Within the new role-based access feature, there are two available roles: Administrator and Auditor (i.e., ‘Read-only’).

Ping Access Role Based Access Contorl (RBAC)

This is new from the previous PingAccess 3.x and earlier branches. In those versions, PingFederate was configured with Issuance Criteria to limit access to the console. Obviously a this is quite a paradigm shift and a milestone step in the right direction. Still, if you are used to that configuration, you will want to read carefully as things have changed quite a bit.

Taking a look at the screen, when the ‘Enable Roles’ checkbox is clicked, the ‘Required Administrative Attributes’ section becomes available for the ‘Administrator’ and ‘Auditor’ roles.

PingAccess Required Administrator Attributes

The name and value that need to populate the ‘Attribute Name’ and ‘Attribute Value’ are somewhat arbitrary. The real magic is how they get populated when an administrator logs in. The way to accomplish this is by extending the Attribute Contract of the OpenID Connect Policy on the PingFederate side to include an attribute with the same name with a the same value defined in the PingAccess side (provided the user is supposed to have access). When this occurs, the user will be granted access.

The rest of this post will walk you through the following (fairly typical) use case: Use an Active Directory group membership to determine if someone should have access to the PingAccces console. If they should then return the previously defined attribute with the previously defined value. In this configuration, the attribute shall be called paadmin and the success value shall be TRUE.

The first step of configuration is to extend the OpenID Connect Policy to include the a new attribute called “paadmin”.

OpenID Connect Policy Management

From the next screen, select the default OIDC Policy (NB: this is a lab environment and your lab environment may differ). In the screenshot below, the “paadmin” attribute has been added to the contract.

PingFederate PingAccess RBAC policy contract extension

Next add the attribute source. This example relies on Active Directory (though any data source could be used). This lab configuration looks like this:

PingFederate Active Directory connection

Remember that Attribute Source ID (circled), it will be needed later

On the next screen, the ‘memberOf’ attribute (with Nested Groups) should be added as the following screenshot demonstrates:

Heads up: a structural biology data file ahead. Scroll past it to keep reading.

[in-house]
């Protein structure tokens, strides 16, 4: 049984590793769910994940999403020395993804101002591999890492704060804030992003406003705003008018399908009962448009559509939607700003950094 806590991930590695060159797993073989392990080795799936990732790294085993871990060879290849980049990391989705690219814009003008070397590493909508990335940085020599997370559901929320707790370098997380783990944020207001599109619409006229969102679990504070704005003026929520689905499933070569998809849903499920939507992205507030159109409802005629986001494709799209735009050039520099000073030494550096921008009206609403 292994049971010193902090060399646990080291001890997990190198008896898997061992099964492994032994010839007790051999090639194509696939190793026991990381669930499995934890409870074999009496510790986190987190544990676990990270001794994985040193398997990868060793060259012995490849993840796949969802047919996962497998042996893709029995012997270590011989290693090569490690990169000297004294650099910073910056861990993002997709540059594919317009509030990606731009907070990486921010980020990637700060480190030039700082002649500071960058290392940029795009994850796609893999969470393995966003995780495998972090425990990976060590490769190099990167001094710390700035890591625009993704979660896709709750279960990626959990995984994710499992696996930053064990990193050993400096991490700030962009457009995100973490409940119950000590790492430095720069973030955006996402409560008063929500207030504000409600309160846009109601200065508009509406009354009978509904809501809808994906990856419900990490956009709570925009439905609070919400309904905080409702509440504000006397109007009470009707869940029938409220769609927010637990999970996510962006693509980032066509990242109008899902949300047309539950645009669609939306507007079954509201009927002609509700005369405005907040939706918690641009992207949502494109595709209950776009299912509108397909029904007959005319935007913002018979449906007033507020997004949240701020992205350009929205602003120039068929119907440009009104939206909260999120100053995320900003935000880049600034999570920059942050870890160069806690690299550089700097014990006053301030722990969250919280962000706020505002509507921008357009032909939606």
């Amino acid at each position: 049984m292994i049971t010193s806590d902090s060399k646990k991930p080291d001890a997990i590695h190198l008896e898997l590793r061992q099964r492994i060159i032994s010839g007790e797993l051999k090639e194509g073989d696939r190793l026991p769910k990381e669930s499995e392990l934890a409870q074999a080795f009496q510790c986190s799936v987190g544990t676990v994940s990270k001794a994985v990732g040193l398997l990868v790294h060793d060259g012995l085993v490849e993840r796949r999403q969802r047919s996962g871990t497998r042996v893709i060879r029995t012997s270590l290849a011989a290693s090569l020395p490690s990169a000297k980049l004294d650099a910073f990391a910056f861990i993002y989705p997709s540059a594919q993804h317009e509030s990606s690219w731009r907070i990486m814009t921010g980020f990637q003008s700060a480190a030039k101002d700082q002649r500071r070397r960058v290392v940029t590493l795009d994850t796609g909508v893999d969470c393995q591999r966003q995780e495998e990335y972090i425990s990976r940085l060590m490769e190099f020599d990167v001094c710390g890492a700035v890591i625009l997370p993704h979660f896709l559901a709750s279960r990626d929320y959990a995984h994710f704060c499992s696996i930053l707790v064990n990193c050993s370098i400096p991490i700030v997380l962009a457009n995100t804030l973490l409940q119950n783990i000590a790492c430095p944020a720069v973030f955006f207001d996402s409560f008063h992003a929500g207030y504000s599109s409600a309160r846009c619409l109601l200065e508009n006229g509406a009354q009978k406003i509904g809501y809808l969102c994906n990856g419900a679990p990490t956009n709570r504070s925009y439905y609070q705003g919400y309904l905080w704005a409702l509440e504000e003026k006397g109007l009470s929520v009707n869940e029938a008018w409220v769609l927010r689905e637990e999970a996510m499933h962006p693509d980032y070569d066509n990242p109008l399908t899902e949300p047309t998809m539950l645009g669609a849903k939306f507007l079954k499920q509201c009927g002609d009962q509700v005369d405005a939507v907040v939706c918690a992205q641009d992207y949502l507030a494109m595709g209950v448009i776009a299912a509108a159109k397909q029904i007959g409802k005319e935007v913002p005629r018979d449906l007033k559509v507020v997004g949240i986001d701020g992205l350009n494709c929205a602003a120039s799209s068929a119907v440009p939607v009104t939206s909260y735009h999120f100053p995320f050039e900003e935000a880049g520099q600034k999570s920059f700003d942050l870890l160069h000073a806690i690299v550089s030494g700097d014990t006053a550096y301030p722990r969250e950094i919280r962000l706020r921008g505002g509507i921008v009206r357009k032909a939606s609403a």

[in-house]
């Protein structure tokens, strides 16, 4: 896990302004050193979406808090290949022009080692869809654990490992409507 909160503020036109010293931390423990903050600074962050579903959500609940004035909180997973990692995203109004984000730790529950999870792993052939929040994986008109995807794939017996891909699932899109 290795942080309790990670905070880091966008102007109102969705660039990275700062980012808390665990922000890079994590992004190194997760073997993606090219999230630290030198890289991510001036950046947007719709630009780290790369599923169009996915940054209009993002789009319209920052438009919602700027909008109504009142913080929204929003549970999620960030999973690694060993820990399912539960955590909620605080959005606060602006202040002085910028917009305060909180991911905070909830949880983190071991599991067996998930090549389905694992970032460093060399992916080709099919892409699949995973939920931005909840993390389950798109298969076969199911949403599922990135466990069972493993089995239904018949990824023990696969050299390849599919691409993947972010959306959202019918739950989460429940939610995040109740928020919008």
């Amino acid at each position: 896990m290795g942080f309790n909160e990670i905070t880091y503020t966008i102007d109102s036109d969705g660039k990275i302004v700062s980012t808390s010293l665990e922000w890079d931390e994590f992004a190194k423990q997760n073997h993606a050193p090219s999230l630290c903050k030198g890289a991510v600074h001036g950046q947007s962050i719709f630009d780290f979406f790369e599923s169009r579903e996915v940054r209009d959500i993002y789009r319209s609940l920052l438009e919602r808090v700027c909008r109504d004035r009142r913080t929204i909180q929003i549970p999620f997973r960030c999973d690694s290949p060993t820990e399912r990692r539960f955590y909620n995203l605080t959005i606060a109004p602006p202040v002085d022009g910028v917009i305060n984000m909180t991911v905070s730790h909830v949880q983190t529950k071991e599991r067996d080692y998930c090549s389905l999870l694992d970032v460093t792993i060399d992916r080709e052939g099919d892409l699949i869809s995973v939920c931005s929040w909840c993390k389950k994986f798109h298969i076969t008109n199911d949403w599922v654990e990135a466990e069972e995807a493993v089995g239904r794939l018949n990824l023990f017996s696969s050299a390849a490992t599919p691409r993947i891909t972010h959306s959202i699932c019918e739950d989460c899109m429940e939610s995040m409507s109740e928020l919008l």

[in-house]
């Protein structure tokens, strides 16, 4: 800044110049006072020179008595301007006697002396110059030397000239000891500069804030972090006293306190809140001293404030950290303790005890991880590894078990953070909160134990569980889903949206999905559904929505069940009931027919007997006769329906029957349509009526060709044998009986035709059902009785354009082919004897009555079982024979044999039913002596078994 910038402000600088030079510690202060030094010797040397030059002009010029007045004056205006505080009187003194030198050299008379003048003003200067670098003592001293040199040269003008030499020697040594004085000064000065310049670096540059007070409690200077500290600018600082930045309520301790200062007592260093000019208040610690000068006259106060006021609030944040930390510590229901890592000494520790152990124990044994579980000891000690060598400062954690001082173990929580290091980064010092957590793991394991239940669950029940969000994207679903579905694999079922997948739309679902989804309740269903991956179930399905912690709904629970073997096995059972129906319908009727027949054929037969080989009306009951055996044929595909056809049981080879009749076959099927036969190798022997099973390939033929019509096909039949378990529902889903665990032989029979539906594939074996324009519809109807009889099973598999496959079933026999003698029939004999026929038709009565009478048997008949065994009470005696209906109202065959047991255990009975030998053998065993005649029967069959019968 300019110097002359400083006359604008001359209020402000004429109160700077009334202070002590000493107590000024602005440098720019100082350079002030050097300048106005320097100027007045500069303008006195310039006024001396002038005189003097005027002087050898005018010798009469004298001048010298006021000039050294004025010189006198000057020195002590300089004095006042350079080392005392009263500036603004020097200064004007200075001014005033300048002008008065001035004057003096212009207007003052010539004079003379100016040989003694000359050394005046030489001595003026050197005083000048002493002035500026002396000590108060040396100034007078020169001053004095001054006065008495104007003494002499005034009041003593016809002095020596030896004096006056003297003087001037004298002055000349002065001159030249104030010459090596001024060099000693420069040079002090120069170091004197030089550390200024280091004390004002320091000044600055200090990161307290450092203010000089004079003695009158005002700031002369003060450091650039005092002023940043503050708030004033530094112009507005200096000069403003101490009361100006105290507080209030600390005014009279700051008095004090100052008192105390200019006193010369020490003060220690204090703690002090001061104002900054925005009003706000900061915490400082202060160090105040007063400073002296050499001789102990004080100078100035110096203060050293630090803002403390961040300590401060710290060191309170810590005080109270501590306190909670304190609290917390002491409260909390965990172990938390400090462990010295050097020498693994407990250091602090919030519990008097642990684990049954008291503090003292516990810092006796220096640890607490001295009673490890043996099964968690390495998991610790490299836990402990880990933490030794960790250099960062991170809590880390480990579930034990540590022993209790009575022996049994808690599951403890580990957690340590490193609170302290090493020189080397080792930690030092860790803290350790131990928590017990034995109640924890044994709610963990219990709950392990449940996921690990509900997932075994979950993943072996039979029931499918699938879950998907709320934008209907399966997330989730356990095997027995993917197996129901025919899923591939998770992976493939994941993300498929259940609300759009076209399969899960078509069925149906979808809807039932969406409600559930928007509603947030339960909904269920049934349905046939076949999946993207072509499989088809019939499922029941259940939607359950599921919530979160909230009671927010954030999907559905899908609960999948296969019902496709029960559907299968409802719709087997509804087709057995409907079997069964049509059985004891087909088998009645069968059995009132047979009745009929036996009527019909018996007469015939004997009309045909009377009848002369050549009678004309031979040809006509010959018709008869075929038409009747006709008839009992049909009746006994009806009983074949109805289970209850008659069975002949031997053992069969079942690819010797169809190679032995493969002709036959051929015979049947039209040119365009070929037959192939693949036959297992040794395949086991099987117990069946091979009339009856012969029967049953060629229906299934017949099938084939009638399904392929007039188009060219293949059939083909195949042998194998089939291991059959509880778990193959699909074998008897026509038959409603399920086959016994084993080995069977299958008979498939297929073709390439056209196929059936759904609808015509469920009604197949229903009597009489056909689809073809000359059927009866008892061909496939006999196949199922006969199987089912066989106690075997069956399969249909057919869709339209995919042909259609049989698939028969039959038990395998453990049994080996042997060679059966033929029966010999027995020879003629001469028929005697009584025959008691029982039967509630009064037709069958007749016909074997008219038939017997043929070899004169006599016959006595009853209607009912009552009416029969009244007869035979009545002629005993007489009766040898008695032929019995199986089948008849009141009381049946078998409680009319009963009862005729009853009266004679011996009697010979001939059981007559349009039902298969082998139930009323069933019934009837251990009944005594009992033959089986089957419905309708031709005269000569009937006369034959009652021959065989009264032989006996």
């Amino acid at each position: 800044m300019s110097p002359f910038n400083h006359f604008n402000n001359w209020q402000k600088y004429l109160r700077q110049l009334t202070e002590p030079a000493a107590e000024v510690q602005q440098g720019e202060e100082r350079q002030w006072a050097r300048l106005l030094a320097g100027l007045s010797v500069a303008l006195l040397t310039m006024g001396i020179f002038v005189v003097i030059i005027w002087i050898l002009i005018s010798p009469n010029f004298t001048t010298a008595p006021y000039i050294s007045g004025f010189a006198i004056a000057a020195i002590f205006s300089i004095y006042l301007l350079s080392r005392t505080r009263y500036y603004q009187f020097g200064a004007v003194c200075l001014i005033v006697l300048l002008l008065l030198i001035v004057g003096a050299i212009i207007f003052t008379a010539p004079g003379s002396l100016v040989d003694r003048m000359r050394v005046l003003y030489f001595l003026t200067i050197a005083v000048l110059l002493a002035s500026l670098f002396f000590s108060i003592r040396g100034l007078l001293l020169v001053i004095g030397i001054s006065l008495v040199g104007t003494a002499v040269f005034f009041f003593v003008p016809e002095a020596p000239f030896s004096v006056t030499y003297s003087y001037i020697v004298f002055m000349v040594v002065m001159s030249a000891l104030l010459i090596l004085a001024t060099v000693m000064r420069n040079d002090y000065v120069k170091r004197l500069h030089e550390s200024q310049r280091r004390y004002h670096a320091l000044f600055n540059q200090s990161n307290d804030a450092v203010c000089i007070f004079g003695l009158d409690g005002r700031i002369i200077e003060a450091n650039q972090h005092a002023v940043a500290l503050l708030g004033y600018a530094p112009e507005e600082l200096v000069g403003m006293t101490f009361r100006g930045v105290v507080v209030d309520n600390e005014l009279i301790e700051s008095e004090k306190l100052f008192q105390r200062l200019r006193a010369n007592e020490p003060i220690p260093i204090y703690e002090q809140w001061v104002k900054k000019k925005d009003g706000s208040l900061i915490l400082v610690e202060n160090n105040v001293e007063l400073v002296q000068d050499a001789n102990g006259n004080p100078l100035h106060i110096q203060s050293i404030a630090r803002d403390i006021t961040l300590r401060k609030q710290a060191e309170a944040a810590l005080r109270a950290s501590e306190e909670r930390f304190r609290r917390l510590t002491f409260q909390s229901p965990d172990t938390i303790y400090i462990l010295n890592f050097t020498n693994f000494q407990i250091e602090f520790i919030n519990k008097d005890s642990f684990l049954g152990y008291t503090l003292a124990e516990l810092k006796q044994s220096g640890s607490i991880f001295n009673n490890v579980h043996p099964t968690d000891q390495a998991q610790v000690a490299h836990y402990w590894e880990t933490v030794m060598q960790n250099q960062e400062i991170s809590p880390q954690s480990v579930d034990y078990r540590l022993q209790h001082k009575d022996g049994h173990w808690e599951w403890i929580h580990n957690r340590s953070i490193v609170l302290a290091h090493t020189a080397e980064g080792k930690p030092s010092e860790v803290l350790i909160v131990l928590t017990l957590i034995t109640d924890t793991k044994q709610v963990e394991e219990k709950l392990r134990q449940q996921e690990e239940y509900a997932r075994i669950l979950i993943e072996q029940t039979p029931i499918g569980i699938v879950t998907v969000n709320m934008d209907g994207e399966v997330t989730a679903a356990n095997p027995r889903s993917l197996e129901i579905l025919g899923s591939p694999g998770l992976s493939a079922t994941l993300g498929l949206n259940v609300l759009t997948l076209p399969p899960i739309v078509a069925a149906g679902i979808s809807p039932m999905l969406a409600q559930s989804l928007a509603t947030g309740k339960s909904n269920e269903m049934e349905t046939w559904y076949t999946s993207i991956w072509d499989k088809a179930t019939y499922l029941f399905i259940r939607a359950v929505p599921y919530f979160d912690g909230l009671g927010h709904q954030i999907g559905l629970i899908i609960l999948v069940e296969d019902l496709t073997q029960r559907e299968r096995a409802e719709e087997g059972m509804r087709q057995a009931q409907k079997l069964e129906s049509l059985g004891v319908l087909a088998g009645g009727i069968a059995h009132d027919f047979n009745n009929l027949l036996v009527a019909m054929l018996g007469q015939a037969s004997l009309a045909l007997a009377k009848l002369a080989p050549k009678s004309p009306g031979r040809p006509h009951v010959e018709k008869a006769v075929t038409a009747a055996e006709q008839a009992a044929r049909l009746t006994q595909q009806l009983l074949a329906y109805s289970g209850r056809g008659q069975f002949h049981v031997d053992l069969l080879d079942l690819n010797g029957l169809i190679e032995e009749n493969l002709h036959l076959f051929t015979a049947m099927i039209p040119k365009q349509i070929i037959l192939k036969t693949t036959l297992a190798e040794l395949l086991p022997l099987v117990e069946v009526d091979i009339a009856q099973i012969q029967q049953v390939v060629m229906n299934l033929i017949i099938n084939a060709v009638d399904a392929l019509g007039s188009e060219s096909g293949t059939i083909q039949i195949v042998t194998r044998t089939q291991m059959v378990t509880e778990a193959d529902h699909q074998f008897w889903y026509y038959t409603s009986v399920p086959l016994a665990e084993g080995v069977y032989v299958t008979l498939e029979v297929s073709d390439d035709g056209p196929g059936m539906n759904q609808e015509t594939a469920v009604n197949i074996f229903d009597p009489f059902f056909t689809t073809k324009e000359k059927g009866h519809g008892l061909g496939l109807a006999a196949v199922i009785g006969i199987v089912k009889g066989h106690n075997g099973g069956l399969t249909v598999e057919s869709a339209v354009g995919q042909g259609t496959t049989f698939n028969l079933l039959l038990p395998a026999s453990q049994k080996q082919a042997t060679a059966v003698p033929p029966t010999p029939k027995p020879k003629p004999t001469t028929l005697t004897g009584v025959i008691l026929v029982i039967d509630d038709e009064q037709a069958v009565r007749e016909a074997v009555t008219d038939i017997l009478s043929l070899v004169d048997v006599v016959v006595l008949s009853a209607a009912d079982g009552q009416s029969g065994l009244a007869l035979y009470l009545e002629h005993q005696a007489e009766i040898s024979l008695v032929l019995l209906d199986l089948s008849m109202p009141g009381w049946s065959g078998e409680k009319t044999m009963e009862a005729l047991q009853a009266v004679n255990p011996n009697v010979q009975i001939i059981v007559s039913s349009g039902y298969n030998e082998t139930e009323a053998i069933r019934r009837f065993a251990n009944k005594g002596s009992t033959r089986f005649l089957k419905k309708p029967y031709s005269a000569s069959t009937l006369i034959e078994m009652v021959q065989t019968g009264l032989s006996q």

PingFederate PingAccess RBAC contract fulfillment

Next the LDAP Filter must be added. In the case of this example, a simple (sAMAccountName=${Username}) will suffice.

PingFederate PingAccess RBAC Attribute Filter

Once the attribute source is finished, you will be dropped back at the ‘Contract Fulfillment’ section of the OpenID Connect Policy configuration screen.

PingFederate PingAccess RBAC Contract Fulfillment

You should notice that the source is “Expression”. If you are following along and your dropdown doesn’t say “Expression”, you’ll need to change it. If you don’t have “Expression” as an option, then you’ll need to enable it in your PingFederate configuration (see this article) and pick up the process where you left off.

Once “Expression” is selected we can write an expression that will fulfill the paadmin attribute and pass a “TRUE” or “FALSE” value back to PingAccess. The expression that works nicely for the scenario is as follows:

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#memberOf = #this.get("ds.ad.memberOf").toString().toLowerCase(),
#idx=#memberOf.indexOf("cn=ping administrators,ou=security groups,dc=pegright,dc=lab"),
#idx >= 0 ? "TRUE": "FALSE"

(In this section the code will be lightly covered, but for an excellent OGNL tutorial, see this link).

First line: a variable is created called ‘memberOf’ where all groups in which the authenticating user is a member are stored, then forced to lower-case (since OGNL is case-sensitive and this makes string comparison easier).
Second line: The index of the group used for Ping Access administrators is found using the ‘indexOf’ method.
Last line: If the index is greater than or equal to zero then return “TRUE”, otherwise return “FALSE”. This is because if the group is not found (and thus the user not a member) the indexOf method will return a -1 value. A screenshot of this lab:

PingFederate PingAccess RBAC OGNL Filter

Save the configuration (and replicate if necessary) and head back to PingAccess for the final piece of configuration.

In PingAccess the “Enable” has been checked, the “Enable Roles” has been checked, and the “paadmin” and “TRUE” values have been defined. This completes the PingFederate and PingAccess configurations for Role Based Access.

PingAccess RBAC configuration

Once this has been finalized, only members of the cn=ping administrators,ou=security groups,dc=pegright,dc=lab group (defined in the OGNL above) will be allowed to log in with administrative priviledges. In the PingFederate log, the value of paadmin will be logged which is handy for debugging purposes.

PingAccess RBAC server log debugging

Technical notes: If everything seems right and authentication is still failing, you will want to make sure that you have the following scopes defined in your PingAccess -> OAuth Settings -> Authorization Server settings defined.

PingAccess Required scopes for RBAC

Final notes: As you can see, the Role Based access is an exciting new feature in PingAccess and allows for Administrator and Auditor access to the environment. The configuration in this document is relatively standard but PingAccess is hugely flexible and an infinity of other configurations could be accomplished. We at PEGRight hope that you’ve found this technical guide helpful and informative. If you have comments or questions, please contact us!